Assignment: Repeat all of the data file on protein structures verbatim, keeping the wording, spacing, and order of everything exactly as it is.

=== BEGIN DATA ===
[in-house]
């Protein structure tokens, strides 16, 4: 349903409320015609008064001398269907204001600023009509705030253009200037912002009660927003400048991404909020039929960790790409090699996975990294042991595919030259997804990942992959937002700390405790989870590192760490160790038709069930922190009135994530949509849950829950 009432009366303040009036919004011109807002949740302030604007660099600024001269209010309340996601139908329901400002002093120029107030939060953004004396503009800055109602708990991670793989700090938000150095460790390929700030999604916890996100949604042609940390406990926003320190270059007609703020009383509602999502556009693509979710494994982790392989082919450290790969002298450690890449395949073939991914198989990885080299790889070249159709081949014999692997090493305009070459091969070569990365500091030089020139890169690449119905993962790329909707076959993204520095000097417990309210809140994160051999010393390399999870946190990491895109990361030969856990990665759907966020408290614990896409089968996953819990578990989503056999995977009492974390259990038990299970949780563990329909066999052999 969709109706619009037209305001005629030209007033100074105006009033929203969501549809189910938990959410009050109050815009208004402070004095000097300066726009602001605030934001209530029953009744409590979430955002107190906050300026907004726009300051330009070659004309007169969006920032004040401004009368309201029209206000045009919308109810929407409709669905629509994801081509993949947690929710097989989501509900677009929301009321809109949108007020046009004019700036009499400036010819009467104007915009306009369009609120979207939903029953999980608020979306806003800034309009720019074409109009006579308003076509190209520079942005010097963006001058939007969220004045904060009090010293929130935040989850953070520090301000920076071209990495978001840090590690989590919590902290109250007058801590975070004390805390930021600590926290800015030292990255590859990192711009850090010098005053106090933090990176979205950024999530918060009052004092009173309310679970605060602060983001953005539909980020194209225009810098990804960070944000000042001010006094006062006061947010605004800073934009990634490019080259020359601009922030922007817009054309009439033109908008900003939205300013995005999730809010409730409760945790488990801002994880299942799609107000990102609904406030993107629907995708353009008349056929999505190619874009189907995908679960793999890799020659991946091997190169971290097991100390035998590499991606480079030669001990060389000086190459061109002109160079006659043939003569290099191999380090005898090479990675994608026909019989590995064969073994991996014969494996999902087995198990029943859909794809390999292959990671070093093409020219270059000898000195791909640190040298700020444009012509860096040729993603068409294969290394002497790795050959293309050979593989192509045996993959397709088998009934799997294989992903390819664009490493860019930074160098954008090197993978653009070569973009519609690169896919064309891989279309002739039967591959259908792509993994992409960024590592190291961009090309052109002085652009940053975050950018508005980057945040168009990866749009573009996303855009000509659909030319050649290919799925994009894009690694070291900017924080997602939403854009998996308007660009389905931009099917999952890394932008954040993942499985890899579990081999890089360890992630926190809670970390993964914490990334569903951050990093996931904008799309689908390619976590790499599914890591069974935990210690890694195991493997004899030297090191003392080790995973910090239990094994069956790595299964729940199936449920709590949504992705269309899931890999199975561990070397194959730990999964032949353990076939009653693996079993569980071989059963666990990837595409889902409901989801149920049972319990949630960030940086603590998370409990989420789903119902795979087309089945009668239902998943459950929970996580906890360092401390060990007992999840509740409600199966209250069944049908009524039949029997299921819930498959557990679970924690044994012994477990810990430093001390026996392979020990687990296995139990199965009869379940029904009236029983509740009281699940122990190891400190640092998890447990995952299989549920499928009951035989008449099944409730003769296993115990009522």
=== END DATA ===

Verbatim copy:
[in-house]
């Protein structure tokens, strides 16, 4: 349903409320015609008064001398269907204001600023009509705030253009200037912002009660927003400048991404909020039929960790790409090699996975990294042991595919030259997804990942992959937002700390405790989870590192760490160790038709069930922190009135994530949509849950829950 009432009366303040009036919004011109807002949740302030604007660099600024001269209010309340996601139908329901400002002093120029107030939060953004004396503009800055109602708990991670793989700090938000150095460790390929700030999604916890996100949604042609940390406990926003320190270059007609703020009383509602999502556009693509979710494994982790392989082919450290790969002298450690890449395949073939991914198989990885080299790889070249159709081949014999692997090493305009070459091969070569990365500091030089020139890169690449119905993962790329909707076959993204520095000097417990309210809140994160051999010393390399999870946190990491895109990361030969856990990665759907966020408290614990896409089968996953819990578990989503056999995977009492974390259990038990299970949780563990329909066999052999 969709109706619009037209305001005629030209007033100074105006009033929203969501549809189910938990959410009050109050815009208004402070004095000097300066726009602001605030934001209530029953009744409590979430955002107190906050300026907004726009300051330009070659004309007169969006920032004040401004009368309201029209206000045009919308109810929407409709669905629509994801081509993949947690929710097989989501509900677009929301009321809109949108007020046009004019700036009499400036010819009467104007915009306009369009609120979207939903029953999980608020979306806003800034309009720019074409109009006579308003076509190209520079942005010097963006001058939007969220004045904060009090010293929130935040989850953070520090301000920076071209990495978001840090590690989590919590902290109250007058801590975070004390805390930021600590926290800015030292990255590859990192711009850090010098005053106090933090990176979205950024999530918060009052004092009173309310679970605060602060983001953005539909980020194209225009810098990804960070944000000042001010006094006062006061947010605004800073934009990634490019080259020359601009922030922007817009054309009439033109908008900003939205300013995005999730809010409730409760945790488990801002994880299942799609107000990102609904406030993107629907995708353009008349056929999505190619874009189907995908679960793999890799020659991946091997190169971290097991100390035998590499991606480079030669001990060389000086190459061109002109160079006659043939003569290099191999380090005898090479990675994608026909019989590995064969073994991996014969494996999902087995198990029943859909794809390999292959990671070093093409020219270059000898000195791909640190040298700020444009012509860096040729993603068409294969290394002497790795050959293309050979593989192509045996993959397709088998009934799997294989992903390819664009490493860019930074160098954008090197993978653009070569973009519609690169896919064309891989279309002739039967591959259908792509993994992409960024590592190291961009090309052109002085652009940053975050950018508005980057945040168009990866749009573009996303855009000509659909030319050649290919799925994009894009690694070291900017924080997602939403854009998996308007660009389905931009099917999952890394932008954040993942499985890899579990081999890089360890992630926190809670970390993964914490990334569903951050990093996931904008799309689908390619976590790499599914890591069974935990210690890694195991493997004899030297090191003392080790995973910090239990094994069956790595299964729940199936449920709590949504992705269309899931890999199975561990070397194959730990999964032949353990076939009653693996079993569980071989059963666990990837595409889902409901989801149920049972319990949630960030940086603590998370409990989420789903119902795979087309089945009668239902998943459950929970996580906890360092401390060990007992999840509740409600199966209250069944049908009524039949029997299921819930498959557990679970924690044994012994477990810990430093001390026996392979020990687990296995139990199965009869379940029904009236029983509740009281699940122990190891400190640092998890447990995952299989549920499928009951035989008449099944409730003769296993115990009522």